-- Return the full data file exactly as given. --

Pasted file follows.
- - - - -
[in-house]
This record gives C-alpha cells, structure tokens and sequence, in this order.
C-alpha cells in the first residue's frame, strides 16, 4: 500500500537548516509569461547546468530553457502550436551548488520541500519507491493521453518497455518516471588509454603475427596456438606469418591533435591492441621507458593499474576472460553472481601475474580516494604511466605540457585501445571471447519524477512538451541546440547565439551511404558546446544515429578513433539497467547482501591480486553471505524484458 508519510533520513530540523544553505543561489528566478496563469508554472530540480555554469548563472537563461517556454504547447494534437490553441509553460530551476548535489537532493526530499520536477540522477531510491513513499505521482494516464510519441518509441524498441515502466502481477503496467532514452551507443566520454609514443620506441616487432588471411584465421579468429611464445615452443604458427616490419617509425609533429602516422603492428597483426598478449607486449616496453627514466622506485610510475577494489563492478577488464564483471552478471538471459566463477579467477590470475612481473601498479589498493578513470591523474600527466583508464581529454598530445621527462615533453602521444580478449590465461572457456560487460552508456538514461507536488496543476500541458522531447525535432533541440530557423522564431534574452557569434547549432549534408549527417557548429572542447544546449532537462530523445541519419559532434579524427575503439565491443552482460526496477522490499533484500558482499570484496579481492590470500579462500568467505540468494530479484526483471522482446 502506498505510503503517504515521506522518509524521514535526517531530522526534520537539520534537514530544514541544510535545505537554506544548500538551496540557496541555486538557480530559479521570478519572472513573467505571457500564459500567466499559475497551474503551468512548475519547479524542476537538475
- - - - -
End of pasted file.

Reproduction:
[in-house]
This record gives C-alpha cells, structure tokens and sequence, in this order.
C-alpha cells in the first residue's frame, strides 16, 4: 500500500537548516509569461547546468530553457502550436551548488520541500519507491493521453518497455518516471588509454603475427596456438606469418591533435591492441621507458593499474576472460553472481601475474580516494604511466605540457585501445571471447519524477512538451541546440547565439551511404558546446544515429578513433539497467547482501591480486553471505524484458 508519510533520513530540523544553505543561489528566478496563469508554472530540480555554469548563472537563461517556454504547447494534437490553441509553460530551476548535489537532493526530499520536477540522477531510491513513499505521482494516464510519441518509441524498441515502466502481477503496467532514452551507443566520454609514443620506441616487432588471411584465421579468429611464445615452443604458427616490419617509425609533429602516422603492428597483426598478449607486449616496453627514466622506485610510475577494489563492478577488464564483471552478471538471459566463477579467477590470475612481473601498479589498493578513470591523474600527466583508464581529454598530445621527462615533453602521444580478449590465461572457456560487460552508456538514461507536488496543476500541458522531447525535432533541440530557423522564431534574452557569434547549432549534408549527417557548429572542447544546449532537462530523445541519419559532434579524427575503439565491443552482460526496477522490499533484500558482499570484496579481492590470500579462500568467505540468494530479484526483471522482446 502506498505510503503517504515521506522518509524521514535526517531530522526534520537539520534537514530544514541544510535545505537554506544548500538551496540557496541555486538557480530559479521570478519572472513573467505571457500564459500567466499559475497551474503551468512548475519547479524542476537538475